Talking Dogs? Researchers Translate Dog Body Gestures

Dog standing

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As dog lovers, we all have conversations with our pooches. In terms of actual words, those conversations are pretty one-sided, but dogs have their own ways of communicating, and they remind us that sometimes you don’t need words to express your love. Still, most of us have wondered what our dogs would say if they could talk the way we do. Well, researchers have conducted a study and come up with translations for some of our dogs’ common gestures. Sure, the pooches aren’t speaking English just yet, but this is pretty cool, too.

The study was published in the journal Animal Cognition and used observations of 37 dogs in their homes with 242 videos (taken by owners) of the dogs’ common gestures that they used throughout the day. The result was that researchers developed “translations” for 19 common gestures among the canines. It’s important to keep in mind that 37 dogs don’t make up a great sample size of the entire population of dogs, but these results may be a jumping off point for further research into canine body language. It’s also important to note that there was some overlap in gestures and meaning, so these translations might not be accurate every time. Take a look at the researchers’ translations and see if they match for your dog!

“Pet Me”

Owner rubbing his dog belly, in grass.

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It may not be surprising for some of us that the dogs had the most variety of gestures when it came to conveying that they wanted physical contact. Dogs have many different ways of saying, “Pet me,” and here are the gestures that express that.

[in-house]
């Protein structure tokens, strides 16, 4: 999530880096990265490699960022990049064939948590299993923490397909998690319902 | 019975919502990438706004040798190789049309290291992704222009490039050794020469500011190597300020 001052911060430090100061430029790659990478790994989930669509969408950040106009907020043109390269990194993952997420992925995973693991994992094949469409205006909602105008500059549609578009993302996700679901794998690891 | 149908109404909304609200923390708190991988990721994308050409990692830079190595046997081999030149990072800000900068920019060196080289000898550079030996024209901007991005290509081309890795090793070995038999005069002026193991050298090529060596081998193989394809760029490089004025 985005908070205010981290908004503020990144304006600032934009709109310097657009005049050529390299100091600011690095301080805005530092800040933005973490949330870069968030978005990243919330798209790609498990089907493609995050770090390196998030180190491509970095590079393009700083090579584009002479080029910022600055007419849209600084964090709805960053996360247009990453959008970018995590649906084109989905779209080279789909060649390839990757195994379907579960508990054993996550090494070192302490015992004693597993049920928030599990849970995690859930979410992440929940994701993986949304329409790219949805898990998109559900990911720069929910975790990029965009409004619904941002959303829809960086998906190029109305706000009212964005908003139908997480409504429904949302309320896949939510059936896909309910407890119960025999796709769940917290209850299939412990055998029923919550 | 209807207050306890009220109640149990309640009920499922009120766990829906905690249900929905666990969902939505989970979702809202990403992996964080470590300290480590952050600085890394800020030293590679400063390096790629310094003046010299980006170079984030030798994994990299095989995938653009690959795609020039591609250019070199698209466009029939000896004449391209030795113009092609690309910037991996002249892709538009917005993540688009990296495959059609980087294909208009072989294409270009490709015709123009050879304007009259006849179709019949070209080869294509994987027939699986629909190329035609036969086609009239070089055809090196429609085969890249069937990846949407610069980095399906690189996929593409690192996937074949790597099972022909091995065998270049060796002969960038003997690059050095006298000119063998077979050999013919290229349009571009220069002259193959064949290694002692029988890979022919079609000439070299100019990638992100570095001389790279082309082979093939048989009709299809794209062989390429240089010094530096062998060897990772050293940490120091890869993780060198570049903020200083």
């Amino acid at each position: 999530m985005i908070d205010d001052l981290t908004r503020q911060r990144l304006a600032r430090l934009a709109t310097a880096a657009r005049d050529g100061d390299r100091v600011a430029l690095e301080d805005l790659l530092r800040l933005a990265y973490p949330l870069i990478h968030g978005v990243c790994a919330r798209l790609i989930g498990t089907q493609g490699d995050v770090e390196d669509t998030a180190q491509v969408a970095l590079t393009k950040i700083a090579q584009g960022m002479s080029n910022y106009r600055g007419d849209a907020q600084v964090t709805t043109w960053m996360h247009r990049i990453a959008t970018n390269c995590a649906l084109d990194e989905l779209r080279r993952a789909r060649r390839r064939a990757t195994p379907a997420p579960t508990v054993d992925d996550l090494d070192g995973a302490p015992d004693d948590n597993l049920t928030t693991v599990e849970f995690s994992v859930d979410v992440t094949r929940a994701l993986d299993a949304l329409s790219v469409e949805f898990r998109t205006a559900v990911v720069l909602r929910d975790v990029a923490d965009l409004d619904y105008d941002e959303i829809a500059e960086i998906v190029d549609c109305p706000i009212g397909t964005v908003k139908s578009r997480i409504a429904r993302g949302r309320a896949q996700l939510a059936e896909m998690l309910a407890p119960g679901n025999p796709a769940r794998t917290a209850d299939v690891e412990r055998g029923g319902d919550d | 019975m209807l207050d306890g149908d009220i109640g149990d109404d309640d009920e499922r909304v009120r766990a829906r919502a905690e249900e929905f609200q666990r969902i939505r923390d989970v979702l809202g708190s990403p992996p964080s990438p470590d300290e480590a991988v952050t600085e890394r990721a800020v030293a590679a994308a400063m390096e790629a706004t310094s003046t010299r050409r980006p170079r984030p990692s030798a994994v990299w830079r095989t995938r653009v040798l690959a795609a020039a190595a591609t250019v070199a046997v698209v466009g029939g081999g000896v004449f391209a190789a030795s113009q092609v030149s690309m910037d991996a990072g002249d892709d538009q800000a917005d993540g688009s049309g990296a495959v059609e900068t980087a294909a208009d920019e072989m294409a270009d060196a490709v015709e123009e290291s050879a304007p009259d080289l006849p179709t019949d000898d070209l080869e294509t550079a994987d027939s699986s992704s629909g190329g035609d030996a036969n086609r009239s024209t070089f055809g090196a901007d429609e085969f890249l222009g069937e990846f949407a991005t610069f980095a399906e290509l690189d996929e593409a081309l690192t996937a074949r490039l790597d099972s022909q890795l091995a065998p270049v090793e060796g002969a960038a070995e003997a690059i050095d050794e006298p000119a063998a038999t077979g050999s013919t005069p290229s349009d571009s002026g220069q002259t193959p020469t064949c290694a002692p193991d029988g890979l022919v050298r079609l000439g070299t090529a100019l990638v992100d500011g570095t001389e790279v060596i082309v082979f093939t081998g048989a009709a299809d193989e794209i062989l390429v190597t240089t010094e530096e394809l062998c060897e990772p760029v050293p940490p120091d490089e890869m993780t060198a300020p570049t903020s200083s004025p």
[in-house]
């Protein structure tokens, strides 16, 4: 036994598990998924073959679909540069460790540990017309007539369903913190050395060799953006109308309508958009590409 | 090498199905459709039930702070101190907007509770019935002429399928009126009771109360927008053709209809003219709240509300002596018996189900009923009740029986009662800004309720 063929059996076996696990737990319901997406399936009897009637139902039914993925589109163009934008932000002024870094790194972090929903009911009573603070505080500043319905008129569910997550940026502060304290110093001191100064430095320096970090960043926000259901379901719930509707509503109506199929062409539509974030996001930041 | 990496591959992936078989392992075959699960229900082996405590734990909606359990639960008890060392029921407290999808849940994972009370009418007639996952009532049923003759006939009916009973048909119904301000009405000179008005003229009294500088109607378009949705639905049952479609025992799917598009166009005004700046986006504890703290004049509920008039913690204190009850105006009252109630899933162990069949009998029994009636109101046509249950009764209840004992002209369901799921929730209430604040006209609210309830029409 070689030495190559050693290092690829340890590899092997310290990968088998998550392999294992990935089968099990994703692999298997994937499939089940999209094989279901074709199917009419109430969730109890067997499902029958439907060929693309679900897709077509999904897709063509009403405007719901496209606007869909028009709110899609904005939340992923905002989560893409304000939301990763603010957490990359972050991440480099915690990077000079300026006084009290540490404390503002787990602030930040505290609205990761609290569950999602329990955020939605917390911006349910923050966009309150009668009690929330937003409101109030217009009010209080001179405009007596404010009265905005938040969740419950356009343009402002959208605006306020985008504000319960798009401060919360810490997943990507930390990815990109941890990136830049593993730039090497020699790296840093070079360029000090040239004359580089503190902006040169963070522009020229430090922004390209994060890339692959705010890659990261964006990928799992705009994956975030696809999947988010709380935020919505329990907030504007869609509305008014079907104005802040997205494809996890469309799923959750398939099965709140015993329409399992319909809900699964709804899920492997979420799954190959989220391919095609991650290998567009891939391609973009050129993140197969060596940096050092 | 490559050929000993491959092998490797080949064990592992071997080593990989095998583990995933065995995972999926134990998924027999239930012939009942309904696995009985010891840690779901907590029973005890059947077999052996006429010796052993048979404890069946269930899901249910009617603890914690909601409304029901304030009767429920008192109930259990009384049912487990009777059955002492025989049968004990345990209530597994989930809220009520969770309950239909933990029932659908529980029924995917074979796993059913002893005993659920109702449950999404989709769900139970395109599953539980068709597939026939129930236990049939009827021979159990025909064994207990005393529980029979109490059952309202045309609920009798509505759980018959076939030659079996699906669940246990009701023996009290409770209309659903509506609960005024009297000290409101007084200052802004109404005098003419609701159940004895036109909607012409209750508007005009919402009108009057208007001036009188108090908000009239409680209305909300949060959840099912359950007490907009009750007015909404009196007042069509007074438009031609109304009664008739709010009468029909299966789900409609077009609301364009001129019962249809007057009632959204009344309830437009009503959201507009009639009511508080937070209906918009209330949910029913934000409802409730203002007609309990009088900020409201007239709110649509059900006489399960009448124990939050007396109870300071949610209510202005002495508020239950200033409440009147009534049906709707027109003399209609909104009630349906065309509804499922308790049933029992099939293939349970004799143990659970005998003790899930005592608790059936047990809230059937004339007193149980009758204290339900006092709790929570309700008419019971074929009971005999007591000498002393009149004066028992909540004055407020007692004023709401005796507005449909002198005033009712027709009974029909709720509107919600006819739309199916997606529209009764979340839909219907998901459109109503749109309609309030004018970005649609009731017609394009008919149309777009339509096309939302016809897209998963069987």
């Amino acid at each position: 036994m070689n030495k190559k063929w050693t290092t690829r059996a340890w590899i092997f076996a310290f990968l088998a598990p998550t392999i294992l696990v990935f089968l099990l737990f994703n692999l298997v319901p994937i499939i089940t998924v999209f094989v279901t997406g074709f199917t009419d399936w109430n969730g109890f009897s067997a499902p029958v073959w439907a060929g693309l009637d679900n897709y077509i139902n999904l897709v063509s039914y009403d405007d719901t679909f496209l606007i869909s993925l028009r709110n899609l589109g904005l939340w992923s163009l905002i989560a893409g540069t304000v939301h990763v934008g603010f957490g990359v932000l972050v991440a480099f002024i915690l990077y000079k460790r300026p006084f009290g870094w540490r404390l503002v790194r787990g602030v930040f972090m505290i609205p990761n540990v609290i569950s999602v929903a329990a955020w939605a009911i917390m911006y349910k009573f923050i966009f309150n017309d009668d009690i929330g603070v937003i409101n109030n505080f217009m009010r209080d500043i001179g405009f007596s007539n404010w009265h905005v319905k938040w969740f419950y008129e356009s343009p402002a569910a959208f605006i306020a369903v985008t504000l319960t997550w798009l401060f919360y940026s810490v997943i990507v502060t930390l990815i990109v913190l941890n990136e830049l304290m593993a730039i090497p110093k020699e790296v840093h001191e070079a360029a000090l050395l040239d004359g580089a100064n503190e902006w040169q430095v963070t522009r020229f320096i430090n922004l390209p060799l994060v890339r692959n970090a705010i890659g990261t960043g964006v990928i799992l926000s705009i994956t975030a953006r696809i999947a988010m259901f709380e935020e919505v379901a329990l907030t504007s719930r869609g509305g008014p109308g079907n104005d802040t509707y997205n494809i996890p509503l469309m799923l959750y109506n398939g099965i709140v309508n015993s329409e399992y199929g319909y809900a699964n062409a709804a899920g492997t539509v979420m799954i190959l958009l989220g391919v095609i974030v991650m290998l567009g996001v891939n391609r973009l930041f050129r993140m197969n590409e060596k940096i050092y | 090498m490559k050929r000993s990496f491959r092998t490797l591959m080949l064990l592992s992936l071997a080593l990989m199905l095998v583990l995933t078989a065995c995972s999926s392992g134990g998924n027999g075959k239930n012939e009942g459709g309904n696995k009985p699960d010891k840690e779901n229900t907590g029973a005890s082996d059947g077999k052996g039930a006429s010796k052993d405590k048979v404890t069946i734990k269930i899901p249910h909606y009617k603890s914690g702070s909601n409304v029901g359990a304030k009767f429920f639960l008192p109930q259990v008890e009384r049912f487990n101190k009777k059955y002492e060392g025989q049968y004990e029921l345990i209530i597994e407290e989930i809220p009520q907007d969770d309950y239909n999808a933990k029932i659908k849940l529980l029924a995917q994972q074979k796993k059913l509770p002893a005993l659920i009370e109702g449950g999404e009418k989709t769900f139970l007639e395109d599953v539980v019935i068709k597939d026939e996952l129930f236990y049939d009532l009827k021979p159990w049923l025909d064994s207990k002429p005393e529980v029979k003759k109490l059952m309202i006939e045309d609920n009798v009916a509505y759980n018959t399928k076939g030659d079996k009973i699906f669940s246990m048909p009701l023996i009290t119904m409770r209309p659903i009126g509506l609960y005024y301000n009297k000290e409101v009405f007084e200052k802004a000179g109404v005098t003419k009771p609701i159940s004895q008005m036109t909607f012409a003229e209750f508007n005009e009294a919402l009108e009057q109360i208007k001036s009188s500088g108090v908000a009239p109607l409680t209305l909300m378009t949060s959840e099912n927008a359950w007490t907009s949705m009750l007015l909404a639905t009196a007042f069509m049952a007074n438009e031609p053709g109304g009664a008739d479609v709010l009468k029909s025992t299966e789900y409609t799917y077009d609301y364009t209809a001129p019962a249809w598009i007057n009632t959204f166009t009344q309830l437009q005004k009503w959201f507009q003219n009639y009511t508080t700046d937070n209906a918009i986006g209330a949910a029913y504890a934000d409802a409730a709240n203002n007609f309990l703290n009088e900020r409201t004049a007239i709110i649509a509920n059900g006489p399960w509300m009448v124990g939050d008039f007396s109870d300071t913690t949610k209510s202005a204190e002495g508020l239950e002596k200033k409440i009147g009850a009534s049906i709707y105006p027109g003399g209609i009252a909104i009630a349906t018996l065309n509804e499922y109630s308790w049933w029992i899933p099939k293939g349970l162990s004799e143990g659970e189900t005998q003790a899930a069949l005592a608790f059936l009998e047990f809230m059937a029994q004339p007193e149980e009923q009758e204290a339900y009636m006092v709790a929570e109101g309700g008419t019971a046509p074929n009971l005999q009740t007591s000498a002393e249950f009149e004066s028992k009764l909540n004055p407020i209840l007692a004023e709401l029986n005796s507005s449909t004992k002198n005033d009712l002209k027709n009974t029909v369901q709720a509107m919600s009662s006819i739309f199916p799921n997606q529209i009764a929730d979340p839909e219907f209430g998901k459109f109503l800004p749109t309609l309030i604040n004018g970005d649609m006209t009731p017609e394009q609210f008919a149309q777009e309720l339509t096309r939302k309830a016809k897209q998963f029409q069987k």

• Rolling over in front of you
  • Pressing their nose against you or an object
  • Licking you or an object
  • Lifting a paw and placing it on you
  • Gently biting your arm
  • Short shuffles along the ground while rolling over
  • Lifting the back leg while lying on their side
  • Rubbing their head on you while leaning against you

“Feed Me”

Of course, we all know how good dogs are at letting us know when it’s time to eat. There are a few gestures that dogs have for saying, “Feed me,” and maybe you recognize a few of these in your own dog.

  • Using their snout and head to move your hand to their body
  • Holding a paw in the air while sitting
  • Turning from side to side and looking between you and another object (like a bowl or cabinet where the food is kept)
  • Standing on their hind legs
  • Using their mouth to throw a toy forwards

“Play With Me”

A young Shorkie Dog (cross breed of a Yorkshire Terrier and Shih Tzu)chews on a red toy im the family home

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Dogs are kind of like perpetual children, so play time is very important. Dogs have a few ways of letting you know that they want to play. Here are a few indicators that it might be time to bring out the toys.

  • Briefly touching you with one paw
  • Diving headfirst under you or an object
  • Reaching a paw toward an object of interest
  • Wiggling their body beneath a person or object

“Open The Door”

Many of us know the “I have to go potty” dance that means our dogs need us to open the door for them, so you may be familiar with these gestures. Here are some of the things your dog might do if they want you to open the door.

  • Lifting the front paws off the ground and placing them on you or an object
  • Jumping up and down in the same location

Do these translations match with your dog’s gestures? What does your dog communicate to you most often with their body language? Let us know in the comments below!

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